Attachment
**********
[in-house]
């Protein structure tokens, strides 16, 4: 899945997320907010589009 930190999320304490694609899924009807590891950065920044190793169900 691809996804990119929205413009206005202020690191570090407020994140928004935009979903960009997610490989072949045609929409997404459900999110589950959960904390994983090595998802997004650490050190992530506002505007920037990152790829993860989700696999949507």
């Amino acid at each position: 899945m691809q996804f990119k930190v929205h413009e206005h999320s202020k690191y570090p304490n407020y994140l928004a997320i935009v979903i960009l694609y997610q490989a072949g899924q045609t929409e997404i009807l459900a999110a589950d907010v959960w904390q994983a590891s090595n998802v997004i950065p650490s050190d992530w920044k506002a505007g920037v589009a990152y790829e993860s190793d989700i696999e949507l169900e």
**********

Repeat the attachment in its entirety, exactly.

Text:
[in-house]
């Protein structure tokens, strides 16, 4: 899945997320907010589009 930190999320304490694609899924009807590891950065920044190793169900 691809996804990119929205413009206005202020690191570090407020994140928004935009979903960009997610490989072949045609929409997404459900999110589950959960904390994983090595998802997004650490050190992530506002505007920037990152790829993860989700696999949507």
């Amino acid at each position: 899945m691809q996804f990119k930190v929205h413009e206005h999320s202020k690191y570090p304490n407020y994140l928004a997320i935009v979903i960009l694609y997610q490989a072949g899924q045609t929409e997404i009807l459900a999110a589950d907010v959960w904390q994983a590891s090595n998802v997004i950065p650490s050190d992530w920044k506002a505007g920037v589009a990152y790829e993860s190793d989700i696999e949507l169900e």